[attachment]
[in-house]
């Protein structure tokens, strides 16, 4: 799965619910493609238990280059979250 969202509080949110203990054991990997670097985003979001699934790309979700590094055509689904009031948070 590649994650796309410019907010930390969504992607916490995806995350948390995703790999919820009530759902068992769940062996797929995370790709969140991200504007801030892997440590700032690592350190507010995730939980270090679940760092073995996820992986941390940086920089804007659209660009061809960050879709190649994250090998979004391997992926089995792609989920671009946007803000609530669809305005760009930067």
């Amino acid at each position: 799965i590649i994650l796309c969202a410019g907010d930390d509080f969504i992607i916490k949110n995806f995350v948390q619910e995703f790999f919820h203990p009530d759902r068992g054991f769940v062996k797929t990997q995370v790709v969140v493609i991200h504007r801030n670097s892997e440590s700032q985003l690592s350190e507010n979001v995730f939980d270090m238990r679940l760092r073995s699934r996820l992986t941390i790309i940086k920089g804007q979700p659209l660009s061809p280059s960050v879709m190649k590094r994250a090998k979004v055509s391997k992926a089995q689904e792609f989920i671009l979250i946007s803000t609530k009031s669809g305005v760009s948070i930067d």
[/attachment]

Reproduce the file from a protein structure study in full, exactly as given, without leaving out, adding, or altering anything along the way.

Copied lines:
[in-house]
């Protein structure tokens, strides 16, 4: 799965619910493609238990280059979250 969202509080949110203990054991990997670097985003979001699934790309979700590094055509689904009031948070 590649994650796309410019907010930390969504992607916490995806995350948390995703790999919820009530759902068992769940062996797929995370790709969140991200504007801030892997440590700032690592350190507010995730939980270090679940760092073995996820992986941390940086920089804007659209660009061809960050879709190649994250090998979004391997992926089995792609989920671009946007803000609530669809305005760009930067």
């Amino acid at each position: 799965i590649i994650l796309c969202a410019g907010d930390d509080f969504i992607i916490k949110n995806f995350v948390q619910e995703f790999f919820h203990p009530d759902r068992g054991f769940v062996k797929t990997q995370v790709v969140v493609i991200h504007r801030n670097s892997e440590s700032q985003l690592s350190e507010n979001v995730f939980d270090m238990r679940l760092r073995s699934r996820l992986t941390i790309i940086k920089g804007q979700p659209l660009s061809p280059s960050v879709m190649k590094r994250a090998k979004v055509s391997k992926a089995q689904e792609f989920i671009l979250i946007s803000t609530k009031s669809g305005v760009s948070i930067d």